MEET OUR TEAM
Lizzy is both a lead Aspie Trainer and the Research and Development Officer for our Central team. She writes our training materials and manages our social media presence.
Lizzy lives in Worthing with her husband and two children Leo (8) and Henry (5). Lizzy finally discovered she was autistic in December 2017 after her eldest son was diagnosed. Lizzy is passionate about improving awareness and acceptance of autism. She views it is a neurological difference not a disorder and wants to improve access to education and employment for young people and adults with autism.
Lizzy had a successful career in HR and Training & Development with a number of big corporations. After a 3 year career break to focus on her children during which time she and her son were diagnosed with Aspergers, Lizzy decided to use her experience to deliver accessible and inclusive training on Autism. She loves being part of the Aspie Trainers team and has taken a lead role in designing and delivering training on behalf of West Sussex Mind, one of our training partners.
In her free time Lizzy is a keen amateur photographer. She loves exercising and being outdoors, enjoying long walks by the sea and in the countryside with her family. She is a voracious reader and loves eating but is a terrible cook! Lizzy has travelled all over the World and her favorite places to visit include India, New Zealand and Finnish Lapland.
James H lives in Crawley. He has a keen and wide-reaching interest in current affairs and socio-political topics. He offers up his valuable knowledge of local and national issues within many voluntary roles, where many people benefit from his astuteness , his unique perspective, and his good-natured personality. He was diagnosed with an Autistic Spectrum Condition in January 2013, aged 24.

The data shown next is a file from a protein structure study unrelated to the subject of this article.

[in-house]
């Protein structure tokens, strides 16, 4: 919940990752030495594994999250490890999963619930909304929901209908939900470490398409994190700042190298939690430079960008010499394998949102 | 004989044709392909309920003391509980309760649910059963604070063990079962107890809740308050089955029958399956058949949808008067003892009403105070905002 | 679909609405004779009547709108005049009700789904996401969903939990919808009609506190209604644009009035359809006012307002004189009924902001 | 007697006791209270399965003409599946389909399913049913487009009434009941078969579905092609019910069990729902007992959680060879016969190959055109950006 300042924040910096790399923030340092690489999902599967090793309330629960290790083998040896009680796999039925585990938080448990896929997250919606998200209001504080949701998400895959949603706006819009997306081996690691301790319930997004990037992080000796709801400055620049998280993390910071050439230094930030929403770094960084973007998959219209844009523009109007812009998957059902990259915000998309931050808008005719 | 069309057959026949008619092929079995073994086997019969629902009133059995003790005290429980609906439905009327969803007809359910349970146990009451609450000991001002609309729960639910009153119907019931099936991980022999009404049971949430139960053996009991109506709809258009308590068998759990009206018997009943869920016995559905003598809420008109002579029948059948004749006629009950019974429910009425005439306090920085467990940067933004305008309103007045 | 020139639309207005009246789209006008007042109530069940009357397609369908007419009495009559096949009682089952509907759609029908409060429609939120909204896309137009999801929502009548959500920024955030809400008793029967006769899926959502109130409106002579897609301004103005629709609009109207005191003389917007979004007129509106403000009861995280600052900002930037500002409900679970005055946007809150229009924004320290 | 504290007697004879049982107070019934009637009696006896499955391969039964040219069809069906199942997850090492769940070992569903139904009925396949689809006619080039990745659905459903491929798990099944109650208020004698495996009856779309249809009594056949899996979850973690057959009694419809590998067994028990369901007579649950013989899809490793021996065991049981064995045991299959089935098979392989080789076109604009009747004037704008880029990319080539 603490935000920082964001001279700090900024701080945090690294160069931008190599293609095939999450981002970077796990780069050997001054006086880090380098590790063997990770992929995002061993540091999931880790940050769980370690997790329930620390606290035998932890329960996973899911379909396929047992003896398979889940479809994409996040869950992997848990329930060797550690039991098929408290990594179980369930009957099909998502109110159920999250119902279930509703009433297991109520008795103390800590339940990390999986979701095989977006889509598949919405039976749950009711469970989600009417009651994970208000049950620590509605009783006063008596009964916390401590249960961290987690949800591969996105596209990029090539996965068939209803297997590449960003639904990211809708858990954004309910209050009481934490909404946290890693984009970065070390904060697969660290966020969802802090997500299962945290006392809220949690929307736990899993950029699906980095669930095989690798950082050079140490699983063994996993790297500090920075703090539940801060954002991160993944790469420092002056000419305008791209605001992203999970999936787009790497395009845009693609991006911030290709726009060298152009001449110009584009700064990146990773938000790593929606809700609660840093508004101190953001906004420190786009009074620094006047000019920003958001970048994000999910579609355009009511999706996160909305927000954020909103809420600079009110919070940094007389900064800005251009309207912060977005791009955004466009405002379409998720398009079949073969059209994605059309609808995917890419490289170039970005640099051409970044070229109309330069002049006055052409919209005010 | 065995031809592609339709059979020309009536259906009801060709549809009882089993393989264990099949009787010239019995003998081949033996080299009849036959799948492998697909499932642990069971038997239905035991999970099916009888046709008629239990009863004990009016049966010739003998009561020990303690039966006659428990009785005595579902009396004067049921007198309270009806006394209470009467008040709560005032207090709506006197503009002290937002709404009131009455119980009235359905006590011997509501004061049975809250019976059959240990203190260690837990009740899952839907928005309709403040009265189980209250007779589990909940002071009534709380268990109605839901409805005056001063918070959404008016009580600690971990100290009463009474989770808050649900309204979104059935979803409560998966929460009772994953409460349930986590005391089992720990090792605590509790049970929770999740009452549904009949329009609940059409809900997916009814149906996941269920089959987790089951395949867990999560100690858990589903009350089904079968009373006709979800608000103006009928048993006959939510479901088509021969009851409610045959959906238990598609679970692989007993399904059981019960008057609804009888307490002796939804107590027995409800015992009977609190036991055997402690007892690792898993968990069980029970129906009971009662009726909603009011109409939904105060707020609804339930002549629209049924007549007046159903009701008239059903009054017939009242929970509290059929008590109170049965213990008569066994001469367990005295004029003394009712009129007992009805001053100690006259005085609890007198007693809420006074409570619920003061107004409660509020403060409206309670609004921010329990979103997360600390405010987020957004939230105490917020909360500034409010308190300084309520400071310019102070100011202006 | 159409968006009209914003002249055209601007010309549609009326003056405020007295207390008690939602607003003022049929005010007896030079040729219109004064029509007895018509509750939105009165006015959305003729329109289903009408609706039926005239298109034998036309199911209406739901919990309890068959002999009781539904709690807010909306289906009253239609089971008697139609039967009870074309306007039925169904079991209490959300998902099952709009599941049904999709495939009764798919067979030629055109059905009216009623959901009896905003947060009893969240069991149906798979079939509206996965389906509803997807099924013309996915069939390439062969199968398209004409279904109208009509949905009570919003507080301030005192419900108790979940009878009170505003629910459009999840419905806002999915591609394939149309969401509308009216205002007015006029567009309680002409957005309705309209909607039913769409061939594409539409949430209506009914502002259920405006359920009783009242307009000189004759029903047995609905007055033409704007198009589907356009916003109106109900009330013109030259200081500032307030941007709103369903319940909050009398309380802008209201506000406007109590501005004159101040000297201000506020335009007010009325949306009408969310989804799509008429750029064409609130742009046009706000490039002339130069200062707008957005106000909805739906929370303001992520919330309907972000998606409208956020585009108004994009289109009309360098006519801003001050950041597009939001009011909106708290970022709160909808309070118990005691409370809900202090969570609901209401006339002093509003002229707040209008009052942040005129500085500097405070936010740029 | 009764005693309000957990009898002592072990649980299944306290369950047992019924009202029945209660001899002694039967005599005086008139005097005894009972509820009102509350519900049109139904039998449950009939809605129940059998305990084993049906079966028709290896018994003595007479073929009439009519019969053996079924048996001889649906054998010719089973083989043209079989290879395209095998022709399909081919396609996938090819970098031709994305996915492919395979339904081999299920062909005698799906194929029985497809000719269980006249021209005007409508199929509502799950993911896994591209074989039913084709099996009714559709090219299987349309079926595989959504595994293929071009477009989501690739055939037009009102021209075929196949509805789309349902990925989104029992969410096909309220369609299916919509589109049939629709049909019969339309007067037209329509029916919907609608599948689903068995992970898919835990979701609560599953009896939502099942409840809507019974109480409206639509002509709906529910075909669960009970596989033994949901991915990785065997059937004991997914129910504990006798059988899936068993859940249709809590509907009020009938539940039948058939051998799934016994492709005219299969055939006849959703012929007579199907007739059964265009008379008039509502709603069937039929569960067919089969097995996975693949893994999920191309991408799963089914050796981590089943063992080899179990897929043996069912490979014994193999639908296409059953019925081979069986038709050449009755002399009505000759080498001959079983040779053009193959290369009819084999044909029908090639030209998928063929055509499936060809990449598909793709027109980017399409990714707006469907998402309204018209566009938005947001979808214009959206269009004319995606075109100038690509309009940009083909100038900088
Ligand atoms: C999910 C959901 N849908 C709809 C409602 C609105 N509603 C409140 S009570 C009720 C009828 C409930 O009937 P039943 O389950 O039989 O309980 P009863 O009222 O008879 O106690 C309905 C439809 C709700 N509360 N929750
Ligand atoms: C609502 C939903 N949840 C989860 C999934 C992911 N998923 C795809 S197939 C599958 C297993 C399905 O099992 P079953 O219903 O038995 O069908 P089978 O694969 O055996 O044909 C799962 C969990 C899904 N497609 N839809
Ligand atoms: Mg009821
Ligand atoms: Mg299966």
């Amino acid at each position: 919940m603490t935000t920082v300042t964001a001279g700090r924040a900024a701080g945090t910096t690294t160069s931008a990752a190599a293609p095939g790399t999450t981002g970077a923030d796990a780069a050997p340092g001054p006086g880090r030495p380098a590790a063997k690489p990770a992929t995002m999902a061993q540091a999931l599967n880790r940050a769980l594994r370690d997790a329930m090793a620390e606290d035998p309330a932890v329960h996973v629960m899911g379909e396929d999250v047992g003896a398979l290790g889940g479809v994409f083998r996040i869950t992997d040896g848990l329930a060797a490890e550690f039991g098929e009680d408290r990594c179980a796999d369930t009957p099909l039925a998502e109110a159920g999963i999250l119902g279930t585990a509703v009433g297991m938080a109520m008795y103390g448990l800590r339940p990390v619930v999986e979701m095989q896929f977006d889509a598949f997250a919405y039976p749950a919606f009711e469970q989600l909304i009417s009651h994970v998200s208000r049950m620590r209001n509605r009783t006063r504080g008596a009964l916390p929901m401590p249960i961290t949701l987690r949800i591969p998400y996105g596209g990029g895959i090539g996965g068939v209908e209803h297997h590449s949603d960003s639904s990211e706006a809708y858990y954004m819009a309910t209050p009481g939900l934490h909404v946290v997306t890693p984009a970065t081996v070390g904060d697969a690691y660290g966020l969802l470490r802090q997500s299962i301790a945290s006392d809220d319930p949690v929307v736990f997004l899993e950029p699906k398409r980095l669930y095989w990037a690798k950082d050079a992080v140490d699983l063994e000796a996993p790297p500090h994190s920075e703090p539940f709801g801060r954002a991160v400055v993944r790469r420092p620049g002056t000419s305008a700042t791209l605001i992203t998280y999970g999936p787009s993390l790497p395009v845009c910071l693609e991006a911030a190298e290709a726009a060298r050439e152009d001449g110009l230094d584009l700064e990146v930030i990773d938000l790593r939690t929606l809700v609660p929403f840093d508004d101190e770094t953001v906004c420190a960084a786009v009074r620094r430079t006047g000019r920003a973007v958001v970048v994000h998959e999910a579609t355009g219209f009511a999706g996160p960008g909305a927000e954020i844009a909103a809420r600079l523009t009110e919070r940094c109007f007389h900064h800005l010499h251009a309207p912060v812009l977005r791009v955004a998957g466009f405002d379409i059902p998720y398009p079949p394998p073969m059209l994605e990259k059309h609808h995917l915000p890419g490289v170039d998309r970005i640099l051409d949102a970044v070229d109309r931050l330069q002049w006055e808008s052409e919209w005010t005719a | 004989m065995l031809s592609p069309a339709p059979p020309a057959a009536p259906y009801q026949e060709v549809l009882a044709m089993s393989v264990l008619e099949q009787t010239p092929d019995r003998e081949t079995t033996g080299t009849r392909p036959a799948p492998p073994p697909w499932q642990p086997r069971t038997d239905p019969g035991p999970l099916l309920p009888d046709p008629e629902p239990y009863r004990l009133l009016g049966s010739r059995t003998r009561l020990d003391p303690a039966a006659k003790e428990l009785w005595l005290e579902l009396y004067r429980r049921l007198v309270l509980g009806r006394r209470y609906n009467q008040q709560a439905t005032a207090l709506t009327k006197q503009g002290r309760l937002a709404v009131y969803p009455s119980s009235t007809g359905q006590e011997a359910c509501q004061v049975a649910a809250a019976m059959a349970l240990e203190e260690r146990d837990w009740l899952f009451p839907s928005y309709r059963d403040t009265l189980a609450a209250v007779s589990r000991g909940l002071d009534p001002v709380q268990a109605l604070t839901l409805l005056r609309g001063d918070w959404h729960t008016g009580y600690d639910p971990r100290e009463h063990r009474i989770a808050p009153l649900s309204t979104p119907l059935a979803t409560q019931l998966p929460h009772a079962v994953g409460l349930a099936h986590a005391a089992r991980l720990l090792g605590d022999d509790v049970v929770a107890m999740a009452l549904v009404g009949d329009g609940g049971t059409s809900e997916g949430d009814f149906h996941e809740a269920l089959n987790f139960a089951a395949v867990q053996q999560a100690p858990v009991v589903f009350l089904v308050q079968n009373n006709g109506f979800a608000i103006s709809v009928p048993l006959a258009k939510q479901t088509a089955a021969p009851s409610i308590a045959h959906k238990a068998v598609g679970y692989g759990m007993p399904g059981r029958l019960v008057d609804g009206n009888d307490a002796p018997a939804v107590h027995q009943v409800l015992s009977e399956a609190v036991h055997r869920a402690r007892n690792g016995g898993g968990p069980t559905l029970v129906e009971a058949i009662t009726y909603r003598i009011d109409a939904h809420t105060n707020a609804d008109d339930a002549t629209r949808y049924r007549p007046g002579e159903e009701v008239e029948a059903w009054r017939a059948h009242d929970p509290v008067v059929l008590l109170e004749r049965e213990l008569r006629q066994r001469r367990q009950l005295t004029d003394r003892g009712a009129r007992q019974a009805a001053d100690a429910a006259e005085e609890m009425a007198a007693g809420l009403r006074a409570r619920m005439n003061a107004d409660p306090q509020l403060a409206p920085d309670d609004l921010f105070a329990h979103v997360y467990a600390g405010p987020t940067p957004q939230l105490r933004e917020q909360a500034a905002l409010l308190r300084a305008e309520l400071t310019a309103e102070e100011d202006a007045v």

Since 2015, he has been actively involved with the Aspie Trainers' project. He was drawn to this project because he is interested in providing invaluable knowledge to wider society.
In his spare time he enjoys a variety of activities including visiting many different places, seeing friends, quizzes and trivia, listening to alternative music, and watching both old and new British comedy.
Fraser received his diagnosis in 2011 at the age of 41 after he learned about autism online and took the AQ test which indicated that he was autistic. He has volunteered as the leader of an autism book group and a music appreciation group and has worked with Aspie Trainers since it started in 2014. He has a variety of outside interests including hiking, reading, weight training and listening to music.
Mark is an accountant by trade, who was diagnosed with having Asperger’s Syndrome in 2012.
Since the diagnosis, Mark has started to go on a journey to find out more about the condition and Autism in general. He discovered that there is a big gap in people’s knowledge of Autism, and decided to do what he could to bridge that gap.
In addition to accounting, Mark now gives training in Autism Awareness, through Aspie Trainers, as well as some private work. These are generally to local groups, as well as employees of West Sussex County Council. Mark has also given talks at Sussex University, Brighton University, Sussex Police Headquarters, Brighton and Hove Albion, as well as giving a Lecture at the Excel Exhibition Centre in London. Mark has also been a guest on Radio Sussex, he has also been featured in various local (and a couple of national) publications, and has taken part in an awareness poster campaign.